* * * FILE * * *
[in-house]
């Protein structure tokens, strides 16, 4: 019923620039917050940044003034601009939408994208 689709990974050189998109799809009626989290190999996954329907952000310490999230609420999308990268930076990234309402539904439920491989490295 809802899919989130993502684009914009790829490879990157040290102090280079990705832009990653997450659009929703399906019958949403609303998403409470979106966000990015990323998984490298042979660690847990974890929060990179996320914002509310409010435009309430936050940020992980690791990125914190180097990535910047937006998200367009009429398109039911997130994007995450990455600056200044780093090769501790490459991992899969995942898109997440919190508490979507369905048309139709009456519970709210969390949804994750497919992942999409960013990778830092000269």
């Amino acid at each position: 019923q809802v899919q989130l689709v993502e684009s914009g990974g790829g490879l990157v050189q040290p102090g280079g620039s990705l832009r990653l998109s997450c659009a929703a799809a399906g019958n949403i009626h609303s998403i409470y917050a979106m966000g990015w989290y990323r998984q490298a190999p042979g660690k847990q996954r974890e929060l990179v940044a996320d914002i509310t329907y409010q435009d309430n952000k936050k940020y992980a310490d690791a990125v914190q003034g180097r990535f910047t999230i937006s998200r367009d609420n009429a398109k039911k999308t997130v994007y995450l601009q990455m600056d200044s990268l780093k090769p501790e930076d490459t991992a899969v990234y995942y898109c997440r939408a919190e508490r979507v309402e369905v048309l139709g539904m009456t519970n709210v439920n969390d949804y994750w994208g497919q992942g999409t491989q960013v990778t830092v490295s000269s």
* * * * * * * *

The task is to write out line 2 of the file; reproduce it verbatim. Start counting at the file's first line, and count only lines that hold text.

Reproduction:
């Protein structure tokens, strides 16, 4: 019923620039917050940044003034601009939408994208 689709990974050189998109799809009626989290190999996954329907952000310490999230609420999308990268930076990234309402539904439920491989490295 809802899919989130993502684009914009790829490879990157040290102090280079990705832009990653997450659009929703399906019958949403609303998403409470979106966000990015990323998984490298042979660690847990974890929060990179996320914002509310409010435009309430936050940020992980690791990125914190180097990535910047937006998200367009009429398109039911997130994007995450990455600056200044780093090769501790490459991992899969995942898109997440919190508490979507369905048309139709009456519970709210969390949804994750497919992942999409960013990778830092000269």